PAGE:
Thousands of Ohio State Students Defy Police Orders, Storm Barricades

Citing frustration with
overzealous safety rules, thousands of Ohio State University
students defied police orders and stormed through barricades to
participate in an annual school tradition on Monday.

Once a year, Ohio State students show their mettle by jumping
into the frigid waters of a pond called Mirror Lake. This raucous
custom, which last year drew 15,000 people, had gone largely
undisturbed for two decades. This year, however, university
officials decided a major overhaul was needed after one student
died following an unrelated, isolated drowning incident in

The university’s newspaper, The Lantern,
the extent to which administrators went to deprive the
event of any spontaneity or danger and make it more like Soviet
breadline than a night of collegiate camaraderie:

OSU officials had announced there would be increased safety and
security efforts for the Mirror Lake jump… Fences were installed
surrounding Mirror Lake with one designated entrance spot and
multiple exits. Students, whether jumping or watching, were set to
be required to wear a wristband issued to those with [student
identification] only for admission to the area.

University police also used their squad cars to act as
additional barricades around the perimeter.

School officials overestimated the students’ complacency. Campus
Police Chief Paul Denton told the school paper over the weekend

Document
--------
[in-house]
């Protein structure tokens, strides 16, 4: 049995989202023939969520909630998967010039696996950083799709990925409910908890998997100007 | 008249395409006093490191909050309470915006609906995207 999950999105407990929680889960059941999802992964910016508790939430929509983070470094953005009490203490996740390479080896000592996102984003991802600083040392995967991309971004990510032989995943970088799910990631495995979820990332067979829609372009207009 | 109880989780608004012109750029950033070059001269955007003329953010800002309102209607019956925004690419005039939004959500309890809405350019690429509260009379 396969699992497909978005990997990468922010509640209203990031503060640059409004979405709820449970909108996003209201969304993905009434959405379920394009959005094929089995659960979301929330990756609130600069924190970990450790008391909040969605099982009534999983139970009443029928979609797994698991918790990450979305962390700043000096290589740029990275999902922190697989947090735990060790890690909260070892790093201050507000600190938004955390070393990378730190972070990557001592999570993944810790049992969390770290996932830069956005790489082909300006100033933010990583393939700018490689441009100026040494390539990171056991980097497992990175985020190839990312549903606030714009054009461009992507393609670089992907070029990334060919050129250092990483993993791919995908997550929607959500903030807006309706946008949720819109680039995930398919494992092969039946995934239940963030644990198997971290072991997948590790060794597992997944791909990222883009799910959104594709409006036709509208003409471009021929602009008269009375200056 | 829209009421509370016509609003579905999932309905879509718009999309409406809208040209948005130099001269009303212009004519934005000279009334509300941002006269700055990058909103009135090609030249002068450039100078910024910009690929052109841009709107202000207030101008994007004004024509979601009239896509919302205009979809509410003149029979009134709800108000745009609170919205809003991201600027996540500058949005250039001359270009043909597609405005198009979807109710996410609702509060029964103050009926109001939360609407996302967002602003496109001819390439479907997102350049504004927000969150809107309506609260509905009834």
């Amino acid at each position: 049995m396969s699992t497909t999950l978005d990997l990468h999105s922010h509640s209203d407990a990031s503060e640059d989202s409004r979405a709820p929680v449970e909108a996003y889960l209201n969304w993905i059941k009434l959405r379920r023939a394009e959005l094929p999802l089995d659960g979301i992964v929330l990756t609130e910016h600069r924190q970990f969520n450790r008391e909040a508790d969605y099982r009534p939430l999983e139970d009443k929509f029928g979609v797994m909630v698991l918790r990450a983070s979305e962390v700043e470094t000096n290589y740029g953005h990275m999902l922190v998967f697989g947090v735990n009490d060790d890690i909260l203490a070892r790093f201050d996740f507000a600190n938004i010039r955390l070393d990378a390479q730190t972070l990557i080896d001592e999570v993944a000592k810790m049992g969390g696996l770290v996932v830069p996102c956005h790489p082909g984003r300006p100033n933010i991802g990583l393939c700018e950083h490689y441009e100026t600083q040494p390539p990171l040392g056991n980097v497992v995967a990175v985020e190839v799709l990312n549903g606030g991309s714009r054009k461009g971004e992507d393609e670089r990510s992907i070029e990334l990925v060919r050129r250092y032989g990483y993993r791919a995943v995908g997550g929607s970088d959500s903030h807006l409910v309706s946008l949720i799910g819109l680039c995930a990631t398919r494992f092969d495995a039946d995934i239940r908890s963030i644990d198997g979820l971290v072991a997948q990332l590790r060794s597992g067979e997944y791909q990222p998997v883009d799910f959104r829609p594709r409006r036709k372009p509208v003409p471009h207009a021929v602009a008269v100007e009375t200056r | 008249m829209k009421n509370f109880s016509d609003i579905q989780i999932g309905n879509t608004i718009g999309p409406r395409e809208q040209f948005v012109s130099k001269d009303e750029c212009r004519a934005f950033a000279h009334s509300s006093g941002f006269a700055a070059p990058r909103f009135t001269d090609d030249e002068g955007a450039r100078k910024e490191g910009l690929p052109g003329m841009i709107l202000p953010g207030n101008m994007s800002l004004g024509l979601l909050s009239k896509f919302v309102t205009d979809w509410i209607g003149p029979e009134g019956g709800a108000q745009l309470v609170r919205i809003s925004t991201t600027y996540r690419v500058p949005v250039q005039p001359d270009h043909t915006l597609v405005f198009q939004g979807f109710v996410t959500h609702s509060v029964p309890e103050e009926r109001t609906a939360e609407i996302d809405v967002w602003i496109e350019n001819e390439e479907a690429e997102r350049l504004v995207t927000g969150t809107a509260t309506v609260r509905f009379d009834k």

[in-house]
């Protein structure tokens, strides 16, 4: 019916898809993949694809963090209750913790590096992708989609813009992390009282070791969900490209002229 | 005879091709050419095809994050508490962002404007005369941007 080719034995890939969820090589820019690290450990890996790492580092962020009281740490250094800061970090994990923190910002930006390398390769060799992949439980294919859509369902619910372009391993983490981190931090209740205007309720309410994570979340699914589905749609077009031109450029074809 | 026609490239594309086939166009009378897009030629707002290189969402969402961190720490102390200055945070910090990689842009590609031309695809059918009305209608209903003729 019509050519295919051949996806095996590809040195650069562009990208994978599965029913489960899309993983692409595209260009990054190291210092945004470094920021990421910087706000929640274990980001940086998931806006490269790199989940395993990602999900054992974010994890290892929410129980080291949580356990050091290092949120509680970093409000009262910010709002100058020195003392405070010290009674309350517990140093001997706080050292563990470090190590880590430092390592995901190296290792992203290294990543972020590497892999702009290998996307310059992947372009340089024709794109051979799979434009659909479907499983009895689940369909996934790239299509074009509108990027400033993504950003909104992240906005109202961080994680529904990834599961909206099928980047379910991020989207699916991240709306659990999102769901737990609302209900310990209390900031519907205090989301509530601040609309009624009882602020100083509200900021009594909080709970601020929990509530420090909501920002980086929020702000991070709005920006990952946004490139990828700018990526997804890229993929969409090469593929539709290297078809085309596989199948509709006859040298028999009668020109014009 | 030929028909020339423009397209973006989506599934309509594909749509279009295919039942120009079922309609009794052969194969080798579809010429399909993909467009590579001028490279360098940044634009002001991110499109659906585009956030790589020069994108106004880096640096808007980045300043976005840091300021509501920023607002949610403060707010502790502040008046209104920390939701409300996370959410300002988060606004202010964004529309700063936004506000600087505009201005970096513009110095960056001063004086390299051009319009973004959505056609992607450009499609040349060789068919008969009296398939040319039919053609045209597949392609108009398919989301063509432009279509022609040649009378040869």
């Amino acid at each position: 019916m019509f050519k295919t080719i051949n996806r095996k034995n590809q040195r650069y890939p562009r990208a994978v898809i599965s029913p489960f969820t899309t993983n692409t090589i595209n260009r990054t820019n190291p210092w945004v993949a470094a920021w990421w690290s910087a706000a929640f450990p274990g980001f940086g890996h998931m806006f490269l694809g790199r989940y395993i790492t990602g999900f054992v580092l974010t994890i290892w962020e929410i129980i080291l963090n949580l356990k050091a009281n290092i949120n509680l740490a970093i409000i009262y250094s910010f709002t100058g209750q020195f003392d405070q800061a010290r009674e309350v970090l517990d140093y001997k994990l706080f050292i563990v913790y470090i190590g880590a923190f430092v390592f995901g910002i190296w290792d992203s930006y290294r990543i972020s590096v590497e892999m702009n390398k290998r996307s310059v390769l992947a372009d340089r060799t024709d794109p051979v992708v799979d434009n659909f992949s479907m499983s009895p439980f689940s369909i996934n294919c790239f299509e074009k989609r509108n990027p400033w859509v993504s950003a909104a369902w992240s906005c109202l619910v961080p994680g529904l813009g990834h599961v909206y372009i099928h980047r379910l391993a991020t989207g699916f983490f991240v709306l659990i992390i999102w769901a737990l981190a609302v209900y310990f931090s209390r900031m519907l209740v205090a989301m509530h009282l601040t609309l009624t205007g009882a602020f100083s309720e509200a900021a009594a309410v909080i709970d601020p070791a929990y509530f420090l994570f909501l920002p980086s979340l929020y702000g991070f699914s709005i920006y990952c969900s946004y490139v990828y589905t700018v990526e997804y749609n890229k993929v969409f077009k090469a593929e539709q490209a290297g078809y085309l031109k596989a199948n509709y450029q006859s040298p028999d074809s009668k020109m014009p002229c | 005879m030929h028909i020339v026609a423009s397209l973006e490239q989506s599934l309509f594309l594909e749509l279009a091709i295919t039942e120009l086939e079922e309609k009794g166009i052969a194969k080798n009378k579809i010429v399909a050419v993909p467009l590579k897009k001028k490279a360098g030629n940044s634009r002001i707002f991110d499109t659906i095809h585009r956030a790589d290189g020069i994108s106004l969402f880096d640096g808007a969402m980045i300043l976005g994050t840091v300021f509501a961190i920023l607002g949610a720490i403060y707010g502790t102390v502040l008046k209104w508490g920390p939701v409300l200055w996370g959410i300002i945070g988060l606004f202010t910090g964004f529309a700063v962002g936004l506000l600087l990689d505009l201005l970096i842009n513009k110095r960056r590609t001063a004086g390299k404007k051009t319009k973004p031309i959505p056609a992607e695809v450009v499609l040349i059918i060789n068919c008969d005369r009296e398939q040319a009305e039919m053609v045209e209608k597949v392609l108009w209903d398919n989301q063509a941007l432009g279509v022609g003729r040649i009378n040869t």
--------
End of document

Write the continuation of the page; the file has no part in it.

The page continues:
that he didn’t anticipate students resisting the planned protocol,
but said the police were prepared to handle it if they did. Vice
President for Student Life Javaune Adams-Gaston said, “I know that
change is difficult and people have the right to have views about
that change, but I also know that our student population is one
that is spirited and not disruptive,”

The Columbus Dispatch
that despite the presence of several dozen officers
guarding the area, the collegians knocked down the six-foot fences
and jumped in defiance of the restrictions. Reports vary on how
many students participated in the protest last night, but the
newspaper ballparks it in the thousands. Once the students
began flooding in, the police declined to stop them.

One student told the Dispatch that defying the
administrators was her “way of protesting the university telling me
when, where and how I should jump.”

“We wanted a night that is unregulated and something the
students can own and can continue a really fun and really great
tradition,” another student told the school paper.

Ironically, the attempt to micromanage the situation could have
backfired for the school, the Dispatch notes:

And there’s an odd angle to Ohio State trying to control the
jump, said at least one lawyer. The university could be increasing
its liability if a student were to get hurt once wristbands are
required, said Gerry Leeseberg, a Columbus lawyer who specializes
in wrongful-death and personal-injury cases. “The more control they
exert, the further the risk they take,” he said.

from Hit & Run

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